The Canadian housing market is set for a potential 20 per cent correction over the next five years, according to the head of Canadian portfolio management for a global investment firm.
"In nominal terms, I see it flat to down 10 per cent," Ed Devlin, executive vice president and head of Canadian portfolio management for PIMCO said to the Globe and Mail. "And if you get that kind of 10-, 20-per-cent real correction, that should alleviate some of the stresses."
Earlier this year, Devlin published a report that forecasted a decline in activity and housing prices in 2014; though it is expected to come in the form of a correction as opposed to a crash.
"The combination of modestly higher mortgage rates, tighter mortgage underwriting standards, a continued modest economic recovery and a housing market where valuations are stretched will result in a decline in housing activity and housing prices in 2014, but not a crash," Devlin wrote in his housing market analysis entitled “All Things in Moderation, Including Housing.”
In his analysis, Devlin pointed to a number of factors he expects to contribute to the decline.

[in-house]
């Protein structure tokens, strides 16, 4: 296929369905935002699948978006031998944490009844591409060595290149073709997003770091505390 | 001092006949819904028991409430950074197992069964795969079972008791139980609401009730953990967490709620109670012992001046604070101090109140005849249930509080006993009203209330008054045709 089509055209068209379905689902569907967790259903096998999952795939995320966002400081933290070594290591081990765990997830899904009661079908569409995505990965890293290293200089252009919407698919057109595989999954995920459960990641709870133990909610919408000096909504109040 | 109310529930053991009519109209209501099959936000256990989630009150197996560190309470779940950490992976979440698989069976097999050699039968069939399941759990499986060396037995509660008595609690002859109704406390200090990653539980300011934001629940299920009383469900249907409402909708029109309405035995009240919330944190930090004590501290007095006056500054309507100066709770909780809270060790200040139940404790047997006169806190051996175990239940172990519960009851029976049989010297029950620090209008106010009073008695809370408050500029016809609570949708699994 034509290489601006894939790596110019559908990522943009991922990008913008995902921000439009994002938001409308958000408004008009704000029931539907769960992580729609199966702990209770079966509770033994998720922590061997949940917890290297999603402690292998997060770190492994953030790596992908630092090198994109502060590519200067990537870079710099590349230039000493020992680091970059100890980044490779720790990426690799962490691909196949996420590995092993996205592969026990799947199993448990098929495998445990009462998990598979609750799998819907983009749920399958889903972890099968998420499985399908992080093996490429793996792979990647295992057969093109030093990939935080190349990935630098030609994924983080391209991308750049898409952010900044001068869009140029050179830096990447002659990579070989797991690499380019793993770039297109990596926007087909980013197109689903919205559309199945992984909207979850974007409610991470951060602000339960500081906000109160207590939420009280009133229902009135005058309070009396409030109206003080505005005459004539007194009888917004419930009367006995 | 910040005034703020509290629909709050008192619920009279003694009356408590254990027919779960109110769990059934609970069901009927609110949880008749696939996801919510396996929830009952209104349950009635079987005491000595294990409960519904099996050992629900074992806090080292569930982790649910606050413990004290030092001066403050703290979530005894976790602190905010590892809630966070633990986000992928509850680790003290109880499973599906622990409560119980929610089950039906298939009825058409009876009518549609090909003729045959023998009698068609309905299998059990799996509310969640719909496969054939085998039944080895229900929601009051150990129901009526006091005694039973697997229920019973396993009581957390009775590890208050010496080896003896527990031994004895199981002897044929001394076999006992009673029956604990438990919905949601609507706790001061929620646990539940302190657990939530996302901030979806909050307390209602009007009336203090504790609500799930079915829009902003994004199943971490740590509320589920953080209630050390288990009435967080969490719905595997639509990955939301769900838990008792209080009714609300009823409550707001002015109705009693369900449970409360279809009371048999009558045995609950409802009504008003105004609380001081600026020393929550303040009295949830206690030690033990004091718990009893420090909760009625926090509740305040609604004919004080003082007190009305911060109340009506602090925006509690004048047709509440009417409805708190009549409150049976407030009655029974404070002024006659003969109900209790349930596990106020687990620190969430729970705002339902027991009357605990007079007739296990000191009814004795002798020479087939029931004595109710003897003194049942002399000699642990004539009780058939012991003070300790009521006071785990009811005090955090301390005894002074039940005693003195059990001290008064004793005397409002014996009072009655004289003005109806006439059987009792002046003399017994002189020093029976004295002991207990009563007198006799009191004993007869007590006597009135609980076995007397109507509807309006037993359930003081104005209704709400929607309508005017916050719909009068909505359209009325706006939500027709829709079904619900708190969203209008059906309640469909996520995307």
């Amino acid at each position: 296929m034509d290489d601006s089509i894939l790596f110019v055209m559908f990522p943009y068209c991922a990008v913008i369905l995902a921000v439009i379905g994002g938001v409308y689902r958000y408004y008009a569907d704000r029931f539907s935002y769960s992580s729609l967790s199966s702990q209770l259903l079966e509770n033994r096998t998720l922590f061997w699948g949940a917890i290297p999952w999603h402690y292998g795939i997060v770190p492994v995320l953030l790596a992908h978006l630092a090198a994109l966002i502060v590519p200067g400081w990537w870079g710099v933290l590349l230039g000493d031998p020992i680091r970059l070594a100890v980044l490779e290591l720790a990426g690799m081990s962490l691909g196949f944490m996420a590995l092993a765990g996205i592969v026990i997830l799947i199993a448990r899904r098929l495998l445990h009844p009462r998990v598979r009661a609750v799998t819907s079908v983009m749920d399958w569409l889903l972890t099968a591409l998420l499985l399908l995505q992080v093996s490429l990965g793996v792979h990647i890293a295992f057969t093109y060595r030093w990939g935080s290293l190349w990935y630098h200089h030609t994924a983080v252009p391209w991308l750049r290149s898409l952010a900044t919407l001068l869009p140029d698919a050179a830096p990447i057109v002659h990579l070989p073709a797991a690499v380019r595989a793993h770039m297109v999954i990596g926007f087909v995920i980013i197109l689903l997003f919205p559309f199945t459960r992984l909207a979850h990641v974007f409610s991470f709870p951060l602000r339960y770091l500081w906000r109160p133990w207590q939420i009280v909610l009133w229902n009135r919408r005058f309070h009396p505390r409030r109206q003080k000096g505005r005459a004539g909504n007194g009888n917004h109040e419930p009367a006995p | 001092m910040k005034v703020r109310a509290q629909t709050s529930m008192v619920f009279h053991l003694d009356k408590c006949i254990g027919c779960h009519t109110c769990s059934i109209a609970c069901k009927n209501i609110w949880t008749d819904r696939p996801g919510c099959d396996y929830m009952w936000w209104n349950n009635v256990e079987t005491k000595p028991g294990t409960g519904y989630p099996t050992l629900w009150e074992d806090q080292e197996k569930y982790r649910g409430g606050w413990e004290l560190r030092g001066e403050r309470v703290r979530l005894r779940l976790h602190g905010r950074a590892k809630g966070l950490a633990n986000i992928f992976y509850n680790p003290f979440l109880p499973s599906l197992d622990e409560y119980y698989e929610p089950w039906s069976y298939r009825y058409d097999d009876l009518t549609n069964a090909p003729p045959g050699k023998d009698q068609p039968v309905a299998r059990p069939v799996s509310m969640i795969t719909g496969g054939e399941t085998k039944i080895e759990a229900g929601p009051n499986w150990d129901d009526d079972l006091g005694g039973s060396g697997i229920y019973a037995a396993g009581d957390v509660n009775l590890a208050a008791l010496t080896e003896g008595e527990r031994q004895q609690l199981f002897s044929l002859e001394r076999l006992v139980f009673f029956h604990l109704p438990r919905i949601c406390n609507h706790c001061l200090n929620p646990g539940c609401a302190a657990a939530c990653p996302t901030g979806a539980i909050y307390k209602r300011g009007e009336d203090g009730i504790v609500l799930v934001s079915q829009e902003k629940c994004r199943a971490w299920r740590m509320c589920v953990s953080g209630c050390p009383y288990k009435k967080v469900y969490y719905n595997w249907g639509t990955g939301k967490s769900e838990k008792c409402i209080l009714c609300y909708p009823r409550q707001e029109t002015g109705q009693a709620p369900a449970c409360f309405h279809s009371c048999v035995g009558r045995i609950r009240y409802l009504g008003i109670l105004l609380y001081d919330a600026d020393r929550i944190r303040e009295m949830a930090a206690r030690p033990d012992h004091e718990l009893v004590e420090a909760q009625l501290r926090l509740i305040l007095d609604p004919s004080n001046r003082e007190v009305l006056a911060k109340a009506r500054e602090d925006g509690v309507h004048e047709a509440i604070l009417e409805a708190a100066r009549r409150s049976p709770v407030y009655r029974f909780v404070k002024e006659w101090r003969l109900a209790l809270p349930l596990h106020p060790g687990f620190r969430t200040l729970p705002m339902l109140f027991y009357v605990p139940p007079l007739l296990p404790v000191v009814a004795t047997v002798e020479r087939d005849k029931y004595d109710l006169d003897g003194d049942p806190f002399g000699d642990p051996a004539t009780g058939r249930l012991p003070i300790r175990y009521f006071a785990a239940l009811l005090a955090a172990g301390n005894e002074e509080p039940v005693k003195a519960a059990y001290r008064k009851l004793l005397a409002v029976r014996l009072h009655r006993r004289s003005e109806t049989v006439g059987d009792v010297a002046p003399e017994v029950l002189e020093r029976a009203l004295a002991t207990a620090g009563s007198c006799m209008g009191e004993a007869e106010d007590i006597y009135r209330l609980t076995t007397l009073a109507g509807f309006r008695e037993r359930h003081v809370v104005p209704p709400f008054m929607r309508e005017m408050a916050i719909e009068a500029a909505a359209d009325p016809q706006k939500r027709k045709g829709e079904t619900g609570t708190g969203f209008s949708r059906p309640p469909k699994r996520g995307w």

"First, higher housing prices show the market is more stretched than in previous years. Second, the four rounds of mortgage credit tightening implemented by the federal government are now more clearly having the desired effect,” Devlin wrote. “Finally, we expect the cost of capital at Canadian banks to rise in 2014 due to regulatory changes and expect the banks to pass on these higher costs to consumers in the form of modestly higher mortgage rates."
PIMCO was founded in 1971 and according to its most recent release, currently has $1.91 trillion in assets under management.
Devlin, who is responsible for PIMCO’s Canadian portfolio strategies and economic outlook also believes the overnight rate will remain at its longstanding benchmark of one per cent for the rest of the year.
"We do not think the Bank of Canada will cut the overnight policy rate from one per cent in 2014,” Devlin said. “Despite core inflation flirting with the Bank of Canada’s 1% lower band recently, well-anchored inflation expectations and higher import prices (caused by the weaker Canadian dollar) will likely cause core inflation to increase in 2014, preventing an easing of monetary policy."